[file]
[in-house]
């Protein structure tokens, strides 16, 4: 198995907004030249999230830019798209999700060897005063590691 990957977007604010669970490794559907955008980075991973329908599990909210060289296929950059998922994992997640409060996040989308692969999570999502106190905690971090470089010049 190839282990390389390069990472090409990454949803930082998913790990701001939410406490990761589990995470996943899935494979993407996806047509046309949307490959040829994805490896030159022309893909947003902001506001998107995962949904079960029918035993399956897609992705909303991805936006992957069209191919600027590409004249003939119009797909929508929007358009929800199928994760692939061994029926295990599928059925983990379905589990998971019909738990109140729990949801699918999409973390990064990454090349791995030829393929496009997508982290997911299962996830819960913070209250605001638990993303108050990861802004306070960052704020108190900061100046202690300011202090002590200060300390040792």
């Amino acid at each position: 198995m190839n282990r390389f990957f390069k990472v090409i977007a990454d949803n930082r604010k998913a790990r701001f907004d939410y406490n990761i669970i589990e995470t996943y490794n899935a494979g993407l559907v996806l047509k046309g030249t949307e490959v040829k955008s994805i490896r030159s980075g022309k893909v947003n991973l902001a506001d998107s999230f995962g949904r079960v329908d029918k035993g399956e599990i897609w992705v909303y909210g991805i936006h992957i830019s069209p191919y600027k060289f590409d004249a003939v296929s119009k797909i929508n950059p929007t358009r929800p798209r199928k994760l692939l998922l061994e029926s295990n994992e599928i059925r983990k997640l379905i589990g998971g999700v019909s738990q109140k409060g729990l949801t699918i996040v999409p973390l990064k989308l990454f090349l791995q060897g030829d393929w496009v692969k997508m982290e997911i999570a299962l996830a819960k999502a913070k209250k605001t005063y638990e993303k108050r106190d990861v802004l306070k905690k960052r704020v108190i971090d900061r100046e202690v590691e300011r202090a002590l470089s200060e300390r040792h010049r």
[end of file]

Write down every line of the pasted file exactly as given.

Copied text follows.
[in-house]
């Protein structure tokens, strides 16, 4: 198995907004030249999230830019798209999700060897005063590691 990957977007604010669970490794559907955008980075991973329908599990909210060289296929950059998922994992997640409060996040989308692969999570999502106190905690971090470089010049 190839282990390389390069990472090409990454949803930082998913790990701001939410406490990761589990995470996943899935494979993407996806047509046309949307490959040829994805490896030159022309893909947003902001506001998107995962949904079960029918035993399956897609992705909303991805936006992957069209191919600027590409004249003939119009797909929508929007358009929800199928994760692939061994029926295990599928059925983990379905589990998971019909738990109140729990949801699918999409973390990064990454090349791995030829393929496009997508982290997911299962996830819960913070209250605001638990993303108050990861802004306070960052704020108190900061100046202690300011202090002590200060300390040792």
């Amino acid at each position: 198995m190839n282990r390389f990957f390069k990472v090409i977007a990454d949803n930082r604010k998913a790990r701001f907004d939410y406490n990761i669970i589990e995470t996943y490794n899935a494979g993407l559907v996806l047509k046309g030249t949307e490959v040829k955008s994805i490896r030159s980075g022309k893909v947003n991973l902001a506001d998107s999230f995962g949904r079960v329908d029918k035993g399956e599990i897609w992705v909303y909210g991805i936006h992957i830019s069209p191919y600027k060289f590409d004249a003939v296929s119009k797909i929508n950059p929007t358009r929800p798209r199928k994760l692939l998922l061994e029926s295990n994992e599928i059925r983990k997640l379905i589990g998971g999700v019909s738990q109140k409060g729990l949801t699918i996040v999409p973390l990064k989308l990454f090349l791995q060897g030829d393929w496009v692969k997508m982290e997911i999570a299962l996830a819960k999502a913070k209250k605001t005063y638990e993303k108050r106190d990861v802004l306070k905690k960052r704020v108190i971090d900061r100046e202690v590691e300011r202090a002590l470089s200060e300390r040792h010049r």